Boston, MA: Boston Public Library
Just about any destination you head to in Boston takes you past the Boston Public Library on Copley Square. Don’t zip by–leave time to poke inside one of the city’s greatest structures. You just might find a day of enlightenment.
The building itself is a grand bit of architecture and artwork, with structural references to Italian palaces, soaring coffered and vaulted tile ceilings (designed by Rafael Guastavino, no less), a central courtyard, paintings by John Singer Sargent, and a sculpture garden. All lovely, but you’ll also find rare manuscripts and arcane artifacts. Oh, and two restaurants in case you need to feed more than your hunger for knowledge. Here are a dozen of my favorite items from among the hundreds in the library’s collections.
1. Under the same roof as People magazine and The Complete Book of Baby Names, ancient (2350 b.c.) Babylonian cuneiform tablets, recording bills of sale and a receipt for animals delivered to a temple for ritual sacrifice.
2. The first Congressional Gold Medal, presented to George Washington by the Continental Congress in commemoration of the evacuation of British troops from Boston, the first major victory of the American Revolution.
3. Locks of hair from Robert Browning, John Brown, and John Hancock.
4. An illuminated Catholicon of Giovanni Balbi of Genoa, the first dictionary in Western history printed with movable type and one of only 10 copies in the U.S. More than 700 double-columned vellum pages, it is believed to have been printed by Gutenberg himself in 1460.
5. Two copies of the first book printed in British North America, the Bay Psalm Book, published in Cambridge, Massachusetts, in 1640.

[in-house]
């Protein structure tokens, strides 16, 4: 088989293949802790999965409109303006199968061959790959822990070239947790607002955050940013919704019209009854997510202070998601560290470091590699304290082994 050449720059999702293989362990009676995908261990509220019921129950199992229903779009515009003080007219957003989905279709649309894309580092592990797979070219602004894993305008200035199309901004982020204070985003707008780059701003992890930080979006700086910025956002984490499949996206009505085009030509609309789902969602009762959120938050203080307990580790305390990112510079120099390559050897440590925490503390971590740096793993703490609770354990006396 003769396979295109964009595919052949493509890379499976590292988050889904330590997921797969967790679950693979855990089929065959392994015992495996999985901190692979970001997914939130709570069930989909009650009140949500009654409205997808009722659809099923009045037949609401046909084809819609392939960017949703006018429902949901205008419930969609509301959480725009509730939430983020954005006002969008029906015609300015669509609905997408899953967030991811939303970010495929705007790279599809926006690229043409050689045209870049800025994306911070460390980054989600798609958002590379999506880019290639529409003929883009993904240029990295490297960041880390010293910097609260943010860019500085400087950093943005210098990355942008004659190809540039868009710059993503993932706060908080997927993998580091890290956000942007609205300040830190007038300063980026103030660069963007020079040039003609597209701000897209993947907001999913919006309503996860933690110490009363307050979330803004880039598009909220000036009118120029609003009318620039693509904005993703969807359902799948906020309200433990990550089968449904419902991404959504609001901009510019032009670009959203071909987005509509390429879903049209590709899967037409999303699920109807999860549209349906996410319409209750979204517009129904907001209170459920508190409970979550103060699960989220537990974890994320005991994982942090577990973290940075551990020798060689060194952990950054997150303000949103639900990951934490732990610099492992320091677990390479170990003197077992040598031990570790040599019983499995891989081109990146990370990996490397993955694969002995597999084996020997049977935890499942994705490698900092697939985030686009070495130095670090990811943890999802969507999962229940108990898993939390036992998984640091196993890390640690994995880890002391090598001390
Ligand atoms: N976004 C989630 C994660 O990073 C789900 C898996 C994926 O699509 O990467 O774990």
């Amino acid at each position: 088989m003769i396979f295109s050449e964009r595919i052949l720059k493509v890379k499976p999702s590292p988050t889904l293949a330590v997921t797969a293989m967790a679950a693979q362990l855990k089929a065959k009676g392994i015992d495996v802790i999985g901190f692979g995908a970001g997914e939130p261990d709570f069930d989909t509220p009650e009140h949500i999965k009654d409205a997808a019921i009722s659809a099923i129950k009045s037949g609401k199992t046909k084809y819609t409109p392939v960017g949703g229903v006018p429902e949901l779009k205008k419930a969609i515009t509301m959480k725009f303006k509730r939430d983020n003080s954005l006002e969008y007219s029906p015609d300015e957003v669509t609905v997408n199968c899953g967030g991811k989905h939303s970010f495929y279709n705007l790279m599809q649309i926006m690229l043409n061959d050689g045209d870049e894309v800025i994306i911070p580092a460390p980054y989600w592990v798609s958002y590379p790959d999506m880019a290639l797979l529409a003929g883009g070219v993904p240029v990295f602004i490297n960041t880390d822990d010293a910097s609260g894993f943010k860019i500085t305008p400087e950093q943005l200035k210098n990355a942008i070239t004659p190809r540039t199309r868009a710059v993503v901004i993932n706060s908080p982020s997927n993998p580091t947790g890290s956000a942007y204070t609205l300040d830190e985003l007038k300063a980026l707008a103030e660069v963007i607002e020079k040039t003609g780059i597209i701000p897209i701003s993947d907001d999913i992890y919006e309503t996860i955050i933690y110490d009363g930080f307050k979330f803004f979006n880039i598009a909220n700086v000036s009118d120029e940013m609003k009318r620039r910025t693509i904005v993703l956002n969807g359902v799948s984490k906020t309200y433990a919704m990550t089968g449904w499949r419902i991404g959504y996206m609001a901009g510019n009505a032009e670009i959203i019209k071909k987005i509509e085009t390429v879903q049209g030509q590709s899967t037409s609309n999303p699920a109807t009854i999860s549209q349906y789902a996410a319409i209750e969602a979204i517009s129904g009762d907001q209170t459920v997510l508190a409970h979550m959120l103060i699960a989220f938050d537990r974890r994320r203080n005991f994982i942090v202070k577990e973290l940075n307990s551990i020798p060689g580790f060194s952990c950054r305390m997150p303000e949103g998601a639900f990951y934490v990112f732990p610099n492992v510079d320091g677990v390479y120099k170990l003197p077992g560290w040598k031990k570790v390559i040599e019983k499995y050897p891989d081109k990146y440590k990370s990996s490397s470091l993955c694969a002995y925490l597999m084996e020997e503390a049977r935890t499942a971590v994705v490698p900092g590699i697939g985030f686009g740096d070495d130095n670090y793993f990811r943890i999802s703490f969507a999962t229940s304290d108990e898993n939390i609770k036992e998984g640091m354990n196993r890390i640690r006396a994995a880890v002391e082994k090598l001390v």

6. President John Adams’ personal library: 3,500 volumes, many annotated with his notes and comments.
7. A 33.5-foot-long, illuminated 15th-century French manuscript scroll, recording the history of the world from creation to the year 1380.
8. The largest collection of original materials relating to the murder trial and execution of Boston anarchists Sacco and Vanzetti, including their ashes, death masks, and coroner’s report.
9. A complete edition of John James Audubon’s Birds of America in double elephant folio, completely hand-colored.
10. A signed 1773 copy of Poems on Various Subjects, Religious and Moral by Phillis Wheatley, the first published African American poet.
11. Two of the earliest printed editions of Dante’s Divine Comedy.
12. A signed manuscript copy of Robert Frost’s “Ten Books That Should Be in Every Public Library.”
Please Note: This information was accurate at the time of publication. When planning a trip, please confirm details by directly contacting any company or establishment you intend to visit.